Home > Albums > Article

Clutch Jam Room

01. Who Wants To Rock? MP3 02. Big Fat Pig 03. Going To Market 04. One Eyed Dollar 05. Raised By Horses 06. Bertha's Big Back Yard 07. Gnome Enthusiast 08. Swamp Boot Upside Down 09. Basket Of Eggs 10. Release The Kracken 11. Super Duper 12. Release The Dub
2004 Megaforce Records
Our score 7

by Adam Hellbound

There is a sense when listening to Clutch that you are privy to some transmission from a world not exactly our own. Consider that, during "Release the Kracken," we are treated to a lecture on Greek legend, an undulating monologue floating atop a tumbling sea of boogie. Cowbells clack in rhythm while an organ catcalls an alien melody, and the story of Perseus and the Gorgon rolls triplingly from the tongue of our narrator, the unmistakable Neil Fallon. The song fades, the orator subsides, coughs, barks "What", then resumes with a half-scat in which we percieve the repetition of the word "smokestack" over a rapping of drums and the squall of proto-jazz guitar soloing. To those unfamiliar with the band -- to those who aren't really paying attention -- Clutch is the noise of a faceless bar band plunking away in some caliginous corner of a dive bar nestled into the corners of the great American wastelands. Listen closer, and details reveal themselves from under low-slung fedoras, war-masks and eyepatches, unshrouding themselves from myth. The songs veer dizzyingly from the smoke-clogged answering machine message rapped out on "Bertha's Big Back Yard" to the the rollicking country of "Gnome Enthusiast;" the rampant psychedelia of Black Sabbath's "Masters of Reality" shambling down roads little more than dust in America's uncharted inner frontier. More than any of their other missives prior to this, "Jam Room" exemplifies Clutch's vector into uncharted terrain, both musically and lyrically; it is this road that would take them completely out of the gravity of the known on the recently issued "Blast Tyrant." Though they don't always hit the mark, that Fallon and company take the risks they do is far more commendable than the endless repetition of so many other bands. The failures here are precious few and fascinating nonetheless. Here, then, is the missing link between the Clutch of yore, whose fascinations were manifold and multifarious but always otherworldly, to the Clutch of today, who shuffle off their fascinations to become them.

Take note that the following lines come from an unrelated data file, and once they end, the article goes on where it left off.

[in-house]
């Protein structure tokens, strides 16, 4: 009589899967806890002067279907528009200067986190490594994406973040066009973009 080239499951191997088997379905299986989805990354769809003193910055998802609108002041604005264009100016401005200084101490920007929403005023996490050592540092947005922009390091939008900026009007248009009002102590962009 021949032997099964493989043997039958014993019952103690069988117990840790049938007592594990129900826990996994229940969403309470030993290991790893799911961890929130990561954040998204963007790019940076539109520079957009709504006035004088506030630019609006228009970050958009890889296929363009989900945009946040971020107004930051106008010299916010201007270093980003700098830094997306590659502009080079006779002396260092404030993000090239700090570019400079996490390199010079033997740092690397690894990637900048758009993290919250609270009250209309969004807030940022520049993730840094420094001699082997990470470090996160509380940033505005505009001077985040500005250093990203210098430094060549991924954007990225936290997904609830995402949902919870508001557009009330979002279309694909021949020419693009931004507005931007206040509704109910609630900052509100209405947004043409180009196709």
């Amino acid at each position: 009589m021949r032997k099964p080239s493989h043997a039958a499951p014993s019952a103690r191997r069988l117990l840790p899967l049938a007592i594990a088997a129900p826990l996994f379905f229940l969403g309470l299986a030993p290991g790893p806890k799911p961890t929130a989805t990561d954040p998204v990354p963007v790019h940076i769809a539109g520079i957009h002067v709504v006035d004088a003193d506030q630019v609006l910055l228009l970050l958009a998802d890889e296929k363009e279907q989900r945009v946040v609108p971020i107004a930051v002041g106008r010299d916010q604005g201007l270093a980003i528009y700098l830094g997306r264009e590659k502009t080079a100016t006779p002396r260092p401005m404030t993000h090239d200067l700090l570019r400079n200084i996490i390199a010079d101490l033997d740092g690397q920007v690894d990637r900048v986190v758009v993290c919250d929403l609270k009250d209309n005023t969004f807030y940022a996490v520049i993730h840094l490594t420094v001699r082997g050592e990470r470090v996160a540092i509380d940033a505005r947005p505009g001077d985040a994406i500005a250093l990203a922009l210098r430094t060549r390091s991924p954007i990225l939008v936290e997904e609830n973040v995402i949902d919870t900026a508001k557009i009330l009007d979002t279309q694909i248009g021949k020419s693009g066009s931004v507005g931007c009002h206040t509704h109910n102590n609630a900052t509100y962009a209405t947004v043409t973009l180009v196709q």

Post Comment
dean_ 9/1/2004 10:58:06 PM

Good album, great band.

parker_ 9/2/2004 2:27:11 AM

i forget what album its on but they make reference to a "straightedge style backpack" thats close enough for me. i declare clutch best hardcore band ever.

aneffigy_ 9/2/2004 8:59:21 AM

Parker - the song is "careful with the mic" this album is great, they reference choco tacos, I mean, c'mon. slow hole to china is also a great collection of different clutch songs

deez_nutz_ 9/2/2004 9:33:53 AM

I picked up the original version in Europe back in '99, it's a great album, Clutch always keeps us wanting more, but this review stinks, why don't you try reviewing the cd rather than wearing out your thesaurus.

wiggy_ 9/2/2004 4:20:50 PM

clutch sucks

The REAL Bob Rock_ 9/2/2004 5:17:49 PM

"Hardcore band"? Nigga please, you have no idea of which you speak. Clutch are NOT hardcore.

xannebowmanx_ 9/2/2004 6:24:38 PM

Is this an album review or an assignment for you post grad. English class?

aneffigy_ 9/3/2004 9:12:26 AM

I too have the original release of this, was curious if it's worth to get this one, if it sounds better or the extra tracks are worth it...?

Balding Eagle_ 9/3/2004 10:38:10 AM

step away from the thesaurus

dav_ 10/19/2005 5:14:40 PM

Charming, strange, completely potty. Does anybody know if Spike Milligan was still alive when this was recorded. Did he write Gnome Enthusiast? What an extraordinary band this is. I wouldnt be surprised if the next album had a song called Fan-Dabby-Dozy. Thats the 2006 album Super Oil Jeremiah.